Lesson on Islam

Dawson doctor presents Islam in Post-Trump America

Photo by Jenny Kirk Dr. Ayaz Virji, a board-certified family physician practicing in Dawson, talks about the religion of Islam among other topics during an event held recently on the campus of Southwest Minnesota State University.

Editor’s note: This is the first part of a two-part series on Dr. Ayaz Virji’s talk on Islam in Post-Trump America.

MARSHALL — Dr. Ayaz Virji encouraged people to use their superpowers to help bridge the societal divide in America.

Those superpowers are our brains. Virji, a Muslim physician practicing in Dawson, said everyone should use them to seek out the truth.

“We should use our superpower and we should use our hearts,” Virji said. “Together, it’s a very powerful combination. But we don’t use it. We listen to media and the fake news and these things tell us what to think.”

Roughly 275 people sat on the edge of their seat, waiting for Virji to start his talk on Islam in Post-Trump America on Monday evening in the Fine Arts Theatre at Southwest Minnesota State University.

“We’re in an academic institution — a place where facts matter and we care about them — so we have a sincerity in our approach and we want the truth,” Virji said. “We live in a toxic environment of divisiveness. There’s a lot of Islamophobia. So many people believe that Islam is the cause of terrorism. (U.S. President Donald) Trump says Islam hates us and we should ban Muslims. So the purpose of today’s discussion is to know one another and to dispel myths.”

Virji noted that the prophet Muhammad said the ink of a scholar is holier than the blood of a martyr.

“God has not distributed anything among people more excellent than wisdom,” Virji said by memory. “A wise person sleeping is better than an ignorant person’s worshipping all night.”

The audience snickered at the precision of that statement. Then Virji used U.S. Department of Justice statistics to point out how skewed some perspectives can be and how fear often drives racism and hatred.

“Since 1999, Columbine, there have been over 160 mass shootings in this country, killing over 500 people,” he said. “Do you know how many of those involved Muslims? Four percent. So these are the things that we’re fighting. These are the things that bring this talk to where we are.”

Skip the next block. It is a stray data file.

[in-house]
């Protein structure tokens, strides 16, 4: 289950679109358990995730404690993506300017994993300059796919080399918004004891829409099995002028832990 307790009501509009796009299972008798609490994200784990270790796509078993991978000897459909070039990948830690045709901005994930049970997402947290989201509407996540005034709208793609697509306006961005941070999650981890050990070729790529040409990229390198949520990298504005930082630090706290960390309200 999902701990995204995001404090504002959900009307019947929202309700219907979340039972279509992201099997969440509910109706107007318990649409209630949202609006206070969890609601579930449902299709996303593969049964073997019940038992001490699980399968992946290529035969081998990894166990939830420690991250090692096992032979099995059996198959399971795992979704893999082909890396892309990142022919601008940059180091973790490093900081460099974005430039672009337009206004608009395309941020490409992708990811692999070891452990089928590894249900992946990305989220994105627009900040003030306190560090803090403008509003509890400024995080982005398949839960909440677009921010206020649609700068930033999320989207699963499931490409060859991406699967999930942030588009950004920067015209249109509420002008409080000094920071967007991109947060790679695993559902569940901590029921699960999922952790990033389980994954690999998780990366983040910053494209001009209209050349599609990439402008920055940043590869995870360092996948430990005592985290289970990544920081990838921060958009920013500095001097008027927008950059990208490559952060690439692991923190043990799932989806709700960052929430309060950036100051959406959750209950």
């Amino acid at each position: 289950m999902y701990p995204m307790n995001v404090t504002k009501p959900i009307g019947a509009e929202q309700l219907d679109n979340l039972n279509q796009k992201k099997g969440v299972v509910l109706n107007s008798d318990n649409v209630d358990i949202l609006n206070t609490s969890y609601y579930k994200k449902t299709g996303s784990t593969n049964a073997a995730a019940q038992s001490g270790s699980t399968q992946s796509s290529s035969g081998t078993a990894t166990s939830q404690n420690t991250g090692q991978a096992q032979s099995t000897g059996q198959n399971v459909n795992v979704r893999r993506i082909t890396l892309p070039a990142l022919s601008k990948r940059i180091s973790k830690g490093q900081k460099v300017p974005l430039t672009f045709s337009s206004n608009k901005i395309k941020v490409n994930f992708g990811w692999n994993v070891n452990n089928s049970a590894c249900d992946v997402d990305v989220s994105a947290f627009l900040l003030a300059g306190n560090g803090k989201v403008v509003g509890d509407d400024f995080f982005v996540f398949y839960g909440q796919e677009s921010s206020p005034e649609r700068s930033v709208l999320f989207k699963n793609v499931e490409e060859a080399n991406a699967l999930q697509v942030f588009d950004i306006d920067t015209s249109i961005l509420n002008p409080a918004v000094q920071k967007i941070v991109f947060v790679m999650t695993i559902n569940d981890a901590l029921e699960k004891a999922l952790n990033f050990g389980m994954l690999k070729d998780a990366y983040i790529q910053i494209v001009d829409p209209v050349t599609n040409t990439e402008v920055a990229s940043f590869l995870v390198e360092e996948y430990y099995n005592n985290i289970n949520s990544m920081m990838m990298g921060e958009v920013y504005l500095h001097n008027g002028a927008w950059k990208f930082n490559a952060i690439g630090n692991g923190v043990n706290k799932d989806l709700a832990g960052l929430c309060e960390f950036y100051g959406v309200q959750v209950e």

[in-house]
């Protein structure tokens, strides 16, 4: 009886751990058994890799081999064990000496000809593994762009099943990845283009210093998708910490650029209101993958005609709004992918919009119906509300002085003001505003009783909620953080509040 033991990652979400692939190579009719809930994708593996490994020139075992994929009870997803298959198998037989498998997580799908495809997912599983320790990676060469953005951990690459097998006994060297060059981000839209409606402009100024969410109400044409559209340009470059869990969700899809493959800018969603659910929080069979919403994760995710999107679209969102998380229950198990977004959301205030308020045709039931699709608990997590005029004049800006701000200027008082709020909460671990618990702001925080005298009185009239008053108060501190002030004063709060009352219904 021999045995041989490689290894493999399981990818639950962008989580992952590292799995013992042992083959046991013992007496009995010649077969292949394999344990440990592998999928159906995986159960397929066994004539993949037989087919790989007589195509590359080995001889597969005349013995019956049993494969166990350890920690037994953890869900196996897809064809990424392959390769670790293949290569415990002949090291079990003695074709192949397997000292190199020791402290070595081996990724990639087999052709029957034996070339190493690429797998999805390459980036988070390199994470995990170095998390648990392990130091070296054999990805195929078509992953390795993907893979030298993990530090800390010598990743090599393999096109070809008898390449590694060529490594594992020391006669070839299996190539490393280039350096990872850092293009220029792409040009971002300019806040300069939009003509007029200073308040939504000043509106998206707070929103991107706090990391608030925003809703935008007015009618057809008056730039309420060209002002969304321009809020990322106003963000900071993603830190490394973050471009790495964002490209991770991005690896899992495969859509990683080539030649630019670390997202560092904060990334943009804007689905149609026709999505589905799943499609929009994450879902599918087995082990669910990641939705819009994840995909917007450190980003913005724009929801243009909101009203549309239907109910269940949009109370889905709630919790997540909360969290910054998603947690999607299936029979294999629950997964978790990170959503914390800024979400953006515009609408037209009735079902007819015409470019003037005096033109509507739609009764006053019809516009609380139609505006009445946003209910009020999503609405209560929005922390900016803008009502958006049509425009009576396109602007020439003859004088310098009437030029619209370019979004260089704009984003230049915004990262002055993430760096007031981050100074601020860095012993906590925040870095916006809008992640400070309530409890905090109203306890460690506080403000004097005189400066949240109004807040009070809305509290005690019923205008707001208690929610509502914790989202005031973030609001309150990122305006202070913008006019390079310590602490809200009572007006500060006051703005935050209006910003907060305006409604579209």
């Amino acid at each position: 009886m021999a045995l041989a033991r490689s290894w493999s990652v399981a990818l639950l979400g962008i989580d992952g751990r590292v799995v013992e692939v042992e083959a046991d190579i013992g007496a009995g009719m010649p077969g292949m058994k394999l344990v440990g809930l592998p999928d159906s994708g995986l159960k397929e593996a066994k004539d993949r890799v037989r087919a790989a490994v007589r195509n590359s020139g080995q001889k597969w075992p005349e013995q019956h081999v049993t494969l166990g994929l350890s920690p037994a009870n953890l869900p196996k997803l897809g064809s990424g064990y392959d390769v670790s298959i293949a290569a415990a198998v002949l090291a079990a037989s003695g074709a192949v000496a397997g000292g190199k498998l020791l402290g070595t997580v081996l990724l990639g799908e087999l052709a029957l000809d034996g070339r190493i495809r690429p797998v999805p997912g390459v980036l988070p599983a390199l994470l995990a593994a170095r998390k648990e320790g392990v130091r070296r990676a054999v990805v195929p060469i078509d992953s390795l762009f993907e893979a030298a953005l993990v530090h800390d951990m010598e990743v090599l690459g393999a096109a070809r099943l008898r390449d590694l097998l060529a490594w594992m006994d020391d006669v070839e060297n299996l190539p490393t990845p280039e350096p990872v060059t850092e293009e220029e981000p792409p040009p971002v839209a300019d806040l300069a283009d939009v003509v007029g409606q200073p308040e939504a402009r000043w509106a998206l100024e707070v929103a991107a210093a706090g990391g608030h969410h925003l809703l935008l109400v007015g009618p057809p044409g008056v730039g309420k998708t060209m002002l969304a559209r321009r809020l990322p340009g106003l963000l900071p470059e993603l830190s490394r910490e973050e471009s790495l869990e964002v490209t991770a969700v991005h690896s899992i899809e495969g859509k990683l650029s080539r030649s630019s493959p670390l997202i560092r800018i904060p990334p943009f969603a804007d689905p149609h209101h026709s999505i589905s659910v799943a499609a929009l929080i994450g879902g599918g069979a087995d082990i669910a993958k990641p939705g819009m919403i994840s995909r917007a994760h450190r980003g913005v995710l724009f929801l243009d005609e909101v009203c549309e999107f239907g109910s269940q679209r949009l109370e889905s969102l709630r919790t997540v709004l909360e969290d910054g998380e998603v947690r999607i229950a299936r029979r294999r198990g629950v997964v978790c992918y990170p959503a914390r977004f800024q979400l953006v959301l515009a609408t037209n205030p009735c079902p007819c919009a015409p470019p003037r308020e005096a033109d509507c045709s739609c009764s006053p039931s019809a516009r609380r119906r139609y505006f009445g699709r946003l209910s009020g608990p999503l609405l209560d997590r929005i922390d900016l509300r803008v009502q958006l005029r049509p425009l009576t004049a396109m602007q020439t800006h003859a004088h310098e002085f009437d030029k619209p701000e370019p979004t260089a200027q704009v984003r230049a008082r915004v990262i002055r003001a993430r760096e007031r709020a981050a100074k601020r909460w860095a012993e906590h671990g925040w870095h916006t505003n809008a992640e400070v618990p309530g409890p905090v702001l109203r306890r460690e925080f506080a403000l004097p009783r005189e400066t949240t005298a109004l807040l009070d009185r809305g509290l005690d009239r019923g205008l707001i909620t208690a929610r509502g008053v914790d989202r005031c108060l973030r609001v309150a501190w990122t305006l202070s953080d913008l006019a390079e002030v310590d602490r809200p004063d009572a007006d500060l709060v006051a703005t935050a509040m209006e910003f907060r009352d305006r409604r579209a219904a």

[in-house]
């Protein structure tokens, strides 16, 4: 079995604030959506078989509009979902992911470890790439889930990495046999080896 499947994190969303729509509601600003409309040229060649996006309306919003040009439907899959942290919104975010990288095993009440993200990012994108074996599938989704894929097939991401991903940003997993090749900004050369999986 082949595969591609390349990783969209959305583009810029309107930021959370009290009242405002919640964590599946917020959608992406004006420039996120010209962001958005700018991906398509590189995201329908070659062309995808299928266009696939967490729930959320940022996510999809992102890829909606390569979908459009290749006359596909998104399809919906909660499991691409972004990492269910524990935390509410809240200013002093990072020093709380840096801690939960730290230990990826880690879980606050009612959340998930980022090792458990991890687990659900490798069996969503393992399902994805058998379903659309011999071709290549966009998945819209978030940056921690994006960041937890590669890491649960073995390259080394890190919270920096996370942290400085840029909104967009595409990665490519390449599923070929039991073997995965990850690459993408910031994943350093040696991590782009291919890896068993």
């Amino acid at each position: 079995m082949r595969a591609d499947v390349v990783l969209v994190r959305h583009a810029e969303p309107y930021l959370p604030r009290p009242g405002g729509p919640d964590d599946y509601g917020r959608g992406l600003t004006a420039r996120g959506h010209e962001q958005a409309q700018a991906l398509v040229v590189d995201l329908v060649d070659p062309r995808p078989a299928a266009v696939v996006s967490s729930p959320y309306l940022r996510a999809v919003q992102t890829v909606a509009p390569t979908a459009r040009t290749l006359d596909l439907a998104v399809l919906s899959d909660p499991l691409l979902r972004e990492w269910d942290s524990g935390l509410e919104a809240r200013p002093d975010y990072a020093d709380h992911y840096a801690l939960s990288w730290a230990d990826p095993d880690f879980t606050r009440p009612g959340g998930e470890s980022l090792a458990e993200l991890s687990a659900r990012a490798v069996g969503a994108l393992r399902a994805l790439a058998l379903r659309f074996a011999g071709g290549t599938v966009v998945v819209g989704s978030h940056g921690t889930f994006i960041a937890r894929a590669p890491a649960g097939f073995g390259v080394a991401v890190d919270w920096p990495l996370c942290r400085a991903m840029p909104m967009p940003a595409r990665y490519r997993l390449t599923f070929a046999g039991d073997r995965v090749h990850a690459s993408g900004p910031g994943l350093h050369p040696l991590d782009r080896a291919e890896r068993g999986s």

When Stephen Paddock recently committed the worst mass shooting in modern U.S. history, killing 58 people and injuring 500 outside the Mandalay Bay in Las Vegas, Nevada, it was not reported as an act of terrorism. But when a non-white individual murdered eight people recently in New York, people were quick to call it terrorism.

“According to the Department of Justice, 94 percent of the terrorist acts are not from Muslims,” Virji said. “So we don’t care about the 94 percent. We only want to stop the 6 percent. The other 94 percent is OK. It’s part of life. That’s America. It’s silly. When we dissect it — when we think about it — it’s just silly.”

Virji acknowledged that a lot of people are misinformed about Muslims and the religion of Islam. He explained that he had no interest in converting anyone and that, in fact, Islam has no interest in conversion either. Virji then referred to a Muslim scholar who had said that there are as many paths to God as there are human breaths.

“This is not an exclusive religion that says, ‘Hey, listen. Either you’re one of us or you’re of the people who are dying or of the people who aren’t saved,'” Virji said. “Islam doesn’t do that. Islam, multiple times, mentions other religions in the Quran.”

Like 99.9 percent of Muslims, Virji said he condemns ISIS, Al-Qaeda and any acts of terrorism. Unfortunately, as it does with other minorities, society seems to group all Muslims together. Virji, however, encouraged people to refrain from stereotyping.

“According to the state department, there are 1.6 billion Muslims in the world,” he said. “If you take all the label terrorist organizations, there’s 58 of them maximum. Of those 58, there are 200,000 members, so 200,000 divided by 1.6 billion. That’s .01 percent. These guys no more represent me than Dylan Roof represents you, if you’re a Christian, or the Crusades represent you if you’re a Christian, or Joseph Kony represents you — you know who Joseph Kony is, right? He’s the leader of the Lord’s Resistance Army in Africa who has killed over a hundred thousand people in the name of Christ. So please don’t use the less than .1 percent out there as my spokesperson.”

Early on in the discussion, Virji explained how the “Love Thy Neighbor” series began.

“Being a doctor isn’t just a profession for me,” he said. “It’s a moral calling. That’s always been the case even since I went to medical school. I’ve always been involved in free clinics.”

Along with co-founding a free clinic in Virginia, Virji also provided services at free clinics during his time at Georgetown and Duke as well as in Minneapolis and in Florida throughout his career. It was a big reason why he was drawn to rural medicine and to Dawson.

“In rural medicine, there’s a disparity,” he said. “We have 20 percent of the population, but only 9 percent of the doctors. It’s tough getting physicians, particularly in a population like Dawson, which is only 1,500 people. So for me, it was that calling. If not me, then who?”